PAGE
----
Wednesday, February 13, 2008
After thinking about what happened with the caregiver this morning, I dug out this postcard that I got from Food for Thought cafe. I really liked the idea - it's a good reminder for all of us to be thankful for all the people we have in our lives, who help us out or who are there to support us in what we do.
The idea of this postcard was to ask people to take 10 minutes out of their day to write a note to someone you are thankful for.
Here's what I'm suggesting - that we take this suggestion and run with it. Please consider thanking your TC officers if they have been helpful, your fellow caregivers, your family and friends who have been supportive, your colleagues, etc. If you are a TC officer or someone in charge who may come across this, please let caregivers who work with you know that you appreciate their help.
I'm going to begin by thanking all of you who are caregivers out there, who have spent so much time and energy working for the cats. I'd also like to thank all of you who have opened your homes and taken in community cats who needed homes. Thank you for all that you do.
The first thing I asked her was why the cats went up there and she said she did not know. She mentioned that it is above a coffeeshop. Later she clarified that there is a man who likes to throw food on the canopy for the cats. Apparently the man said he had been approached by TC before to stop feeding the cats there.
I told her that the main thing here is that both she and the TC were focusing on the same thing - stopping the defecation temporarily. She and another caregiver were trying mothballs, the TC by trying to either use bleach (which the complainant said worked) or by trapping the cats. However no one was tackling the real problem - ie the man throwing food and luring the cats up.
I asked her why she didn't tell the TC about this man. She said that it was because he feeds the cats and she is afraid that if he stops, they may starve. I asked her which was better - cats going downstairs to look for food, or the cats getting killed because they are in the wrong place?
If a TC has agreed to work with you, the idea is to ensure that you try your best to solve the problem. If the problem cannot be solved as in this case, because the problem is that there is a person who is causing the issue in the first place such as an irresponsible feeder (which is mostly the case), then you need to let the TC know and ask them to work on it together with you. Otherwise it looks like you have dropped the ball so to speak and cannot be counted on to handle problems. Let's put it this way - if a TC handles you problems and you consistently do not seem able to handle them, do you think the TC is likely to continue working with you?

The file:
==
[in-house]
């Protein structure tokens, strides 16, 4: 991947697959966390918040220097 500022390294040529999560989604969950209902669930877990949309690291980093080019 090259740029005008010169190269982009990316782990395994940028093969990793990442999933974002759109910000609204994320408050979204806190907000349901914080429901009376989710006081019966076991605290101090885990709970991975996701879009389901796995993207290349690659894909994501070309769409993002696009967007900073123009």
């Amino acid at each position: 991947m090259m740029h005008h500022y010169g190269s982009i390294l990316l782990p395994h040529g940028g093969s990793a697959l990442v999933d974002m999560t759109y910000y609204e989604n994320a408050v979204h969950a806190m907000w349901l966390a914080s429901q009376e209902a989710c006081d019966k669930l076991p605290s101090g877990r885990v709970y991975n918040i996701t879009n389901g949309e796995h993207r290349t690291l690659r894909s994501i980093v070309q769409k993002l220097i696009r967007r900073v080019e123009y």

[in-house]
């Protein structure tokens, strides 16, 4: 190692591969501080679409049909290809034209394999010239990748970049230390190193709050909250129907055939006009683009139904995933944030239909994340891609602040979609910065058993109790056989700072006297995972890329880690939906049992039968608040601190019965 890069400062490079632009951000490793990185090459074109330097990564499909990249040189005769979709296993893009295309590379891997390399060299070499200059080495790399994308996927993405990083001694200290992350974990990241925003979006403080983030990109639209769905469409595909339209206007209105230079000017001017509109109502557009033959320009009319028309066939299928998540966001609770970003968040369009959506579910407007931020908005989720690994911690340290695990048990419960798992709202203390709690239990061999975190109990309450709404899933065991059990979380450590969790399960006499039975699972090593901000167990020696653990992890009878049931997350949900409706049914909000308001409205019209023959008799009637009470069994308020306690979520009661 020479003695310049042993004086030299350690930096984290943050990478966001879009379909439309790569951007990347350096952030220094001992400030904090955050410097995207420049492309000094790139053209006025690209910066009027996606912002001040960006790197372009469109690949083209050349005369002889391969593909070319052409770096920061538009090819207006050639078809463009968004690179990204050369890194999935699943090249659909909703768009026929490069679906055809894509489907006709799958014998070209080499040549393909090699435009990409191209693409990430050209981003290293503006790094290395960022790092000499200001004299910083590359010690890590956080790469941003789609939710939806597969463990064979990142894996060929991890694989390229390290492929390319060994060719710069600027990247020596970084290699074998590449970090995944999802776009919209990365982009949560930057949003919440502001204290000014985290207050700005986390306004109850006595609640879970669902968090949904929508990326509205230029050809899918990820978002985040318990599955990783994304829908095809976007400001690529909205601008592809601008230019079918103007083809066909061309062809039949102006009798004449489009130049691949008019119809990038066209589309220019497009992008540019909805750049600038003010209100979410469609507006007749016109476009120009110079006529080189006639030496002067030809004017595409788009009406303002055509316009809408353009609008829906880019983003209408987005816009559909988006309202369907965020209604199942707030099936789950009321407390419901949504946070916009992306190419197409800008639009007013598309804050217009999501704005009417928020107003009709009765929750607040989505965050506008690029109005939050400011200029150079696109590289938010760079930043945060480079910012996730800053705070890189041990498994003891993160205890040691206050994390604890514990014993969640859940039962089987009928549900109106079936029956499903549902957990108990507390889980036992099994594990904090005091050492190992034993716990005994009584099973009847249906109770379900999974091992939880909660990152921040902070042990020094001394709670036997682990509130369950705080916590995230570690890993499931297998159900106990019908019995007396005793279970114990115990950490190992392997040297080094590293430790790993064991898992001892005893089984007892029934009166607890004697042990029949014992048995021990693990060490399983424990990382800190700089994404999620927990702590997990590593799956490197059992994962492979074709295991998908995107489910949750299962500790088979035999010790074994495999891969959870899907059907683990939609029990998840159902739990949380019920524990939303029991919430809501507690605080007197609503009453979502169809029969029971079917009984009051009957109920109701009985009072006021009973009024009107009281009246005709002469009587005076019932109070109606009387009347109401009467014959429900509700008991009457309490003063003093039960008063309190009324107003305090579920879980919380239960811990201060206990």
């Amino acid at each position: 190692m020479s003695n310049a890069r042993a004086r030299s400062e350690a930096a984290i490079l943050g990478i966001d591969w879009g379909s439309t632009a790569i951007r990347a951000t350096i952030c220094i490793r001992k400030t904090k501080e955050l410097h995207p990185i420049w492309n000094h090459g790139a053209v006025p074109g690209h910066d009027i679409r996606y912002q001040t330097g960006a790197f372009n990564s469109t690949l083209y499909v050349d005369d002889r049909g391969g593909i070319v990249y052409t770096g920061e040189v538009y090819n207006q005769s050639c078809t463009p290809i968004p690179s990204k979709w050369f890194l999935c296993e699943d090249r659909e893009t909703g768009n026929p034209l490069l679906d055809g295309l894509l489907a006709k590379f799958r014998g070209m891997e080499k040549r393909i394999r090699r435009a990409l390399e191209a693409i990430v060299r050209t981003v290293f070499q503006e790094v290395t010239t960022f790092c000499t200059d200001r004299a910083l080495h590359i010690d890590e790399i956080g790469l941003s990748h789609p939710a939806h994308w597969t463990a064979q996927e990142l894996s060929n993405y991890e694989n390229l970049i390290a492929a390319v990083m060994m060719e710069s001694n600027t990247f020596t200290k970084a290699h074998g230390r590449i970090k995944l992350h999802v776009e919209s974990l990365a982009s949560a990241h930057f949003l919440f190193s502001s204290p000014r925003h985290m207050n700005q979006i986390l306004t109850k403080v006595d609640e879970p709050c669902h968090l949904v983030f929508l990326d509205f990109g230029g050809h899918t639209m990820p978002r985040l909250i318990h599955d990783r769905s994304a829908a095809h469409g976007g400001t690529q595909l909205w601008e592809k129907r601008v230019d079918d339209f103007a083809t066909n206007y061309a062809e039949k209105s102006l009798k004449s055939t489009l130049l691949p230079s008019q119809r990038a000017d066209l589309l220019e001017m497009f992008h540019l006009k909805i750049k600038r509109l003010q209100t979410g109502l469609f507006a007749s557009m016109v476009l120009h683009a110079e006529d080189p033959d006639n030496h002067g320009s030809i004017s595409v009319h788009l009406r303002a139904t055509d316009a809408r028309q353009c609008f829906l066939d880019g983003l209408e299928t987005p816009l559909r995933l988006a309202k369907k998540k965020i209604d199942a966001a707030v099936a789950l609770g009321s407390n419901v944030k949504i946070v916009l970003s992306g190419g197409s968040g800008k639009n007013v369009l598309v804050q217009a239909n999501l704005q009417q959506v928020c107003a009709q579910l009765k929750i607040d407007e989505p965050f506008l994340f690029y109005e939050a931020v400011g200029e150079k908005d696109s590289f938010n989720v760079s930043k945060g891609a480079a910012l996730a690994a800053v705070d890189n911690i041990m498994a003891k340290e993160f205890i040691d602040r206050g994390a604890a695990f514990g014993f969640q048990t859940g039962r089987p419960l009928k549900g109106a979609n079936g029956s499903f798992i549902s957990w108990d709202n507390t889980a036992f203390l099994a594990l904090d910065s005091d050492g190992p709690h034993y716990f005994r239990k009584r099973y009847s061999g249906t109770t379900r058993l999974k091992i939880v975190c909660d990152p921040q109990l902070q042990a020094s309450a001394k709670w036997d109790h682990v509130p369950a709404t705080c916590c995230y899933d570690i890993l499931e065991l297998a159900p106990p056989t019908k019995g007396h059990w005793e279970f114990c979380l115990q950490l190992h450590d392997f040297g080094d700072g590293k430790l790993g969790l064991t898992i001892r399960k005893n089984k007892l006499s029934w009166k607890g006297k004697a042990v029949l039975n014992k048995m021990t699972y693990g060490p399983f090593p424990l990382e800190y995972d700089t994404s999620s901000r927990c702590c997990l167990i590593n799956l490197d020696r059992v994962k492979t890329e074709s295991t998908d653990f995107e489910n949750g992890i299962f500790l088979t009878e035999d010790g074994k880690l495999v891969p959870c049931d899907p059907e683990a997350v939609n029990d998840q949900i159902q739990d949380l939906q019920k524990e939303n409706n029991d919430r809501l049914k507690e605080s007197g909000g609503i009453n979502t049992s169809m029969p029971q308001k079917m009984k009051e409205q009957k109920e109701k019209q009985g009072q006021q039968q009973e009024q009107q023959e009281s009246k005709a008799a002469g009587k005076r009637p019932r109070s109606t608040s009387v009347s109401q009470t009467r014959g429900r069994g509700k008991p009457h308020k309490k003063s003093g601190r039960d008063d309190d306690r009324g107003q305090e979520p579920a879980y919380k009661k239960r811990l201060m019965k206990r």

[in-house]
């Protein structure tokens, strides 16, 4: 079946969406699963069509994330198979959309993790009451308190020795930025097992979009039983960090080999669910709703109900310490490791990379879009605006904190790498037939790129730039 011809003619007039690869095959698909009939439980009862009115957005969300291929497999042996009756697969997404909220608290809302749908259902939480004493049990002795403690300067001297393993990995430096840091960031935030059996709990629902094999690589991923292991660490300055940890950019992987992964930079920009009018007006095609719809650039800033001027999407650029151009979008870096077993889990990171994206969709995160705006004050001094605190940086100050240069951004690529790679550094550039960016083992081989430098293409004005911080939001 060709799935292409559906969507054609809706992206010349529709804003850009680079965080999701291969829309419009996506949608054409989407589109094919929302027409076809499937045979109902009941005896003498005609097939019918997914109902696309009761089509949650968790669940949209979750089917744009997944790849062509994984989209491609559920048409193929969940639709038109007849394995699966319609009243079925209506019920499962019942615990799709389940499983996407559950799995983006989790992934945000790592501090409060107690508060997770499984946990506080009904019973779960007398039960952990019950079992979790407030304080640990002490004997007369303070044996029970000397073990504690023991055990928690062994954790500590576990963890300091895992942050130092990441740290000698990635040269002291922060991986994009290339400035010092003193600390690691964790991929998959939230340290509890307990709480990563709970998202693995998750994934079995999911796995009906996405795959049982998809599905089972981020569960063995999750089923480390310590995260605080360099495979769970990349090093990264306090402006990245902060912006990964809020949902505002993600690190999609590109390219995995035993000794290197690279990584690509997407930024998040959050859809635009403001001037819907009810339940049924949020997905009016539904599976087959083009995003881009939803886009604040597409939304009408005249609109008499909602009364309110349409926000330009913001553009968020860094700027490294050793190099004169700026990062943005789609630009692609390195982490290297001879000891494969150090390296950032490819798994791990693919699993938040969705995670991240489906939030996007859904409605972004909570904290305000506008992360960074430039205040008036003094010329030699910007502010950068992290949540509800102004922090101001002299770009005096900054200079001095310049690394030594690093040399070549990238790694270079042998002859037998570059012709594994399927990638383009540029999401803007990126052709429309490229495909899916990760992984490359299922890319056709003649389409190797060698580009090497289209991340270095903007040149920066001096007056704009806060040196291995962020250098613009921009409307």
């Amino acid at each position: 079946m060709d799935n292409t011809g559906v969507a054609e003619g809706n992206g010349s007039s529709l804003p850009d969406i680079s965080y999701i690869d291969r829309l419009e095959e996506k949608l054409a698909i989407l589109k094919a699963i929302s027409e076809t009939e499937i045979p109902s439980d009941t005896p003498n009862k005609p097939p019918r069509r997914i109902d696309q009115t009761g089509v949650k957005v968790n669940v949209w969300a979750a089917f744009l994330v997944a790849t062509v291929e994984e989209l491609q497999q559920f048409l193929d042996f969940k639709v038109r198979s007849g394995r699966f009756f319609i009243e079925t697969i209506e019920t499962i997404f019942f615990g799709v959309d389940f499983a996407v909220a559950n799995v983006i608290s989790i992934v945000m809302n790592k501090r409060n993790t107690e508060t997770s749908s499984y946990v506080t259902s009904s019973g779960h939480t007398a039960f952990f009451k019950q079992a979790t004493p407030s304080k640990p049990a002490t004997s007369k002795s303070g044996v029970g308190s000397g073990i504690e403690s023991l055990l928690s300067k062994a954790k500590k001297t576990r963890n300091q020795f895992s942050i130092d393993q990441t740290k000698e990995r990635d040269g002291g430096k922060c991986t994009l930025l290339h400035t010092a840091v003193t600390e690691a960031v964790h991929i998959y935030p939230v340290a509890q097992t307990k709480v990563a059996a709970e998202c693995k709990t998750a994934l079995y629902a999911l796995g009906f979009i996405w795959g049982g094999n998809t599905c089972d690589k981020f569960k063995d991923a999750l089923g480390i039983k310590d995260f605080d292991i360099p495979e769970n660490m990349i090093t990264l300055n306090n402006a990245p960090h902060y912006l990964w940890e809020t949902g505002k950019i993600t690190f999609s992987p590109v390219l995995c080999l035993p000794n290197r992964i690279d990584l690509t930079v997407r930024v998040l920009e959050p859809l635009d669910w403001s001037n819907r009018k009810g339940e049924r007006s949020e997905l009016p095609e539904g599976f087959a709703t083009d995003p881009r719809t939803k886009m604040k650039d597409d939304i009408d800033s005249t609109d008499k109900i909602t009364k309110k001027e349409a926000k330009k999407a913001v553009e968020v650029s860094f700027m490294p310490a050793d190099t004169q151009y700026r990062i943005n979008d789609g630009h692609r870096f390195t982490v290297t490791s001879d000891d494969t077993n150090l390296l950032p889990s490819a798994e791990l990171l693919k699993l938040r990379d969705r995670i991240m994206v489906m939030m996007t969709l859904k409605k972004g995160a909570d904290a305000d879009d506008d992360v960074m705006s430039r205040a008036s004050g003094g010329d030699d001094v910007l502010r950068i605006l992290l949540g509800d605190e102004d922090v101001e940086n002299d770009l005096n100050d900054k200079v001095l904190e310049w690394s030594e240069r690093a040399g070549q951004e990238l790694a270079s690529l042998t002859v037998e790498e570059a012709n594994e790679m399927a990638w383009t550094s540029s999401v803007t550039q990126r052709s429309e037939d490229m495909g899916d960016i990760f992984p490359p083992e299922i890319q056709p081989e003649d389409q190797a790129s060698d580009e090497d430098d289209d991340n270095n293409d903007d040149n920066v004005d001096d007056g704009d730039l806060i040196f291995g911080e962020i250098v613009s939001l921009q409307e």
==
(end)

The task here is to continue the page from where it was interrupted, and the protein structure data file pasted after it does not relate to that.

Since then, apparently nothing has happened, nor was there any followup on the caregiver's side, until an unsterilised cat was caught in another area yesterday. She then called me and asked why the TC was still trapping cats. From the meeting they went to which I attended with them, I remember the TC agreeing not to trap the sterilised cats without giving them a chance to solve the matter first.
Again, it is important to ensure that if the TC comes to you and tells you that they don't think you're doing a good job that you handle it right away. Do not wait a month to find out what went wrong and to refute those allegations if they are false and not because a cat was caught before you do something.
I advised her to call the officer up and update him on what she had done since the last time he had called her (which unfortunately has been nothing, so she will go and try and look for the feeder again this week). I also told her it wouldn't hurt to call him up and just wish him a Happy Chinese New Year. She said she was worried he might think she's being insulting in some way. I told her that it's always a good idea to thank TC officers when they have been helpful (and one of the officers help secure the release of one of her unsterilised cats just a short while ago) because everyone appreciates a bit of gratitude and well-wishes . I'd also be very surprised that he would impute any negative intention to a simple seasonal greeting, especially as they've not had any altercations in the past.
Tuesday, February 12, 2008
Again so far none of these rumours have been verified - and it does make me upset that all it is doing is upsetting other caregivers. I understand that the people passing on these rumours want to help protect the cats, but imagine you are at work, and you receive an SMS telling you that trapping is going to be happening right then. What are you going to do? Rush home from work?
In the areas mentioned however so far none of the blocks have had caregivers there. So it may be even more worrying because you know it's near where you are at, but no one is even there to verify it.
Monday, February 11, 2008
I am sure most of you read about Ah Meng's demise as well. She did much to advance animal welfare by making people realise that orang utans are beautiful and that just because an animal is large does not mean it is huge and vicious. It was pretty amazing to see all the people whose lives she had touched and how many people turned up to see her buried, which just goes to show what an impact a 'mere' animal can make on people.